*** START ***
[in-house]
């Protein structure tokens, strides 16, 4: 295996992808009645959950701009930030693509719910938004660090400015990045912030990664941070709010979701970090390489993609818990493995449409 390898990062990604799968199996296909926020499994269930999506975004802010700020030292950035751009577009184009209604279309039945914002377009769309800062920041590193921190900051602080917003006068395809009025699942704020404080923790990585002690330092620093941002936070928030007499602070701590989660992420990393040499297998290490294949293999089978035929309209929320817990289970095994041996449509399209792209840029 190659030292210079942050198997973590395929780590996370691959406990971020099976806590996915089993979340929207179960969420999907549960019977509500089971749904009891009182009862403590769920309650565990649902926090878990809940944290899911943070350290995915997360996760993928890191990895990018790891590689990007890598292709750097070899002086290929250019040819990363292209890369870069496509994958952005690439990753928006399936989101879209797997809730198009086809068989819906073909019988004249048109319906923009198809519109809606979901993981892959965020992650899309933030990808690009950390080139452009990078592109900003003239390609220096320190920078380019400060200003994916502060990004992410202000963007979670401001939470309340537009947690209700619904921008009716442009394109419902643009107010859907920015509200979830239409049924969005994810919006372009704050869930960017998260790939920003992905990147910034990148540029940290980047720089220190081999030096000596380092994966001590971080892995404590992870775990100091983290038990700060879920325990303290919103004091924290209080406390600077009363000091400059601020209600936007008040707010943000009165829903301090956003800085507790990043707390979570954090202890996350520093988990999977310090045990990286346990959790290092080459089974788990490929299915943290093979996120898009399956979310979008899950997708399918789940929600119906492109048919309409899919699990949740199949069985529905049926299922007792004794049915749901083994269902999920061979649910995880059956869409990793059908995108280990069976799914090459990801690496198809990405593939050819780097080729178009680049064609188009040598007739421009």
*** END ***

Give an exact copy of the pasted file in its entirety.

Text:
[in-house]
């Protein structure tokens, strides 16, 4: 295996992808009645959950701009930030693509719910938004660090400015990045912030990664941070709010979701970090390489993609818990493995449409 390898990062990604799968199996296909926020499994269930999506975004802010700020030292950035751009577009184009209604279309039945914002377009769309800062920041590193921190900051602080917003006068395809009025699942704020404080923790990585002690330092620093941002936070928030007499602070701590989660992420990393040499297998290490294949293999089978035929309209929320817990289970095994041996449509399209792209840029 190659030292210079942050198997973590395929780590996370691959406990971020099976806590996915089993979340929207179960969420999907549960019977509500089971749904009891009182009862403590769920309650565990649902926090878990809940944290899911943070350290995915997360996760993928890191990895990018790891590689990007890598292709750097070899002086290929250019040819990363292209890369870069496509994958952005690439990753928006399936989101879209797997809730198009086809068989819906073909019988004249048109319906923009198809519109809606979901993981892959965020992650899309933030990808690009950390080139452009990078592109900003003239390609220096320190920078380019400060200003994916502060990004992410202000963007979670401001939470309340537009947690209700619904921008009716442009394109419902643009107010859907920015509200979830239409049924969005994810919006372009704050869930960017998260790939920003992905990147910034990148540029940290980047720089220190081999030096000596380092994966001590971080892995404590992870775990100091983290038990700060879920325990303290919103004091924290209080406390600077009363000091400059601020209600936007008040707010943000009165829903301090956003800085507790990043707390979570954090202890996350520093988990999977310090045990990286346990959790290092080459089974788990490929299915943290093979996120898009399956979310979008899950997708399918789940929600119906492109048919309409899919699990949740199949069985529905049926299922007792004794049915749901083994269902999920061979649910995880059956869409990793059908995108280990069976799914090459990801690496198809990405593939050819780097080729178009680049064609188009040598007739421009």